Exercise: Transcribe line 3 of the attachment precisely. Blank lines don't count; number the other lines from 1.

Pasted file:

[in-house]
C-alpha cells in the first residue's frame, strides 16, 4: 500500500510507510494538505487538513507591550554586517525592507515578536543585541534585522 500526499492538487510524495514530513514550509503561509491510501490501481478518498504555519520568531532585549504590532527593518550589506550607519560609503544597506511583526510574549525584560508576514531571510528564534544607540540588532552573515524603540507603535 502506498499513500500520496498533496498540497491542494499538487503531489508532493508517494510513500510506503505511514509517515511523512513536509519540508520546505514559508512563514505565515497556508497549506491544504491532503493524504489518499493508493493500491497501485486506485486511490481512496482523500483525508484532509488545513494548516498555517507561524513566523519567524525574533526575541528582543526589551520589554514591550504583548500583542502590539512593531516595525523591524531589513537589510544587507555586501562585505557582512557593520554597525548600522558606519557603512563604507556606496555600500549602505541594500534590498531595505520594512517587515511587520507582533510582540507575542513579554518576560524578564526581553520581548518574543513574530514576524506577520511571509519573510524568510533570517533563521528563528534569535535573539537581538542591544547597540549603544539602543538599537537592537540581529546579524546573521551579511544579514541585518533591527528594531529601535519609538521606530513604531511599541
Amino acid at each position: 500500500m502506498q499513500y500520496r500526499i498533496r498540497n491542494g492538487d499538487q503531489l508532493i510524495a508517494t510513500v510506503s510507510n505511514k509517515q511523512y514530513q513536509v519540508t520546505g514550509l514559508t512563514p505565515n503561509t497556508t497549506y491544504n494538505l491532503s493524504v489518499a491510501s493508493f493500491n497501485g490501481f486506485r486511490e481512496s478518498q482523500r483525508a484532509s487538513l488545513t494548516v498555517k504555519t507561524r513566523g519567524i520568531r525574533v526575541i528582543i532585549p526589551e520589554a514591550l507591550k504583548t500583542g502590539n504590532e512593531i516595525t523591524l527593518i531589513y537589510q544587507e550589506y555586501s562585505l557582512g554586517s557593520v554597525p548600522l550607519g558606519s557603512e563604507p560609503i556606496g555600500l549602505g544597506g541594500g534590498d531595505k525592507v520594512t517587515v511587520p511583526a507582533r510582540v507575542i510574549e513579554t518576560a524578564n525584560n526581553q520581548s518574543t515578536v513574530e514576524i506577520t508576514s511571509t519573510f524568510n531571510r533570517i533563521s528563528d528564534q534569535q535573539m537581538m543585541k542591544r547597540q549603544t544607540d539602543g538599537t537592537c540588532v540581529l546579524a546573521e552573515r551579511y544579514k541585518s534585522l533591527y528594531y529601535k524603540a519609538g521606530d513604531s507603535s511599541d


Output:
Amino acid at each position: 500500500m502506498q499513500y500520496r500526499i498533496r498540497n491542494g492538487d499538487q503531489l508532493i510524495a508517494t510513500v510506503s510507510n505511514k509517515q511523512y514530513q513536509v519540508t520546505g514550509l514559508t512563514p505565515n503561509t497556508t497549506y491544504n494538505l491532503s493524504v489518499a491510501s493508493f493500491n497501485g490501481f486506485r486511490e481512496s478518498q482523500r483525508a484532509s487538513l488545513t494548516v498555517k504555519t507561524r513566523g519567524i520568531r525574533v526575541i528582543i532585549p526589551e520589554a514591550l507591550k504583548t500583542g502590539n504590532e512593531i516595525t523591524l527593518i531589513y537589510q544587507e550589506y555586501s562585505l557582512g554586517s557593520v554597525p548600522l550607519g558606519s557603512e563604507p560609503i556606496g555600500l549602505g544597506g541594500g534590498d531595505k525592507v520594512t517587515v511587520p511583526a507582533r510582540v507575542i510574549e513579554t518576560a524578564n525584560n526581553q520581548s518574543t515578536v513574530e514576524i506577520t508576514s511571509t519573510f524568510n531571510r533570517i533563521s528563528d528564534q534569535q535573539m537581538m543585541k542591544r547597540q549603544t544607540d539602543g538599537t537592537c540588532v540581529l546579524a546573521e552573515r551579511y544579514k541585518s534585522l533591527y528594531y529601535k524603540a519609538g521606530d513604531s507603535s511599541d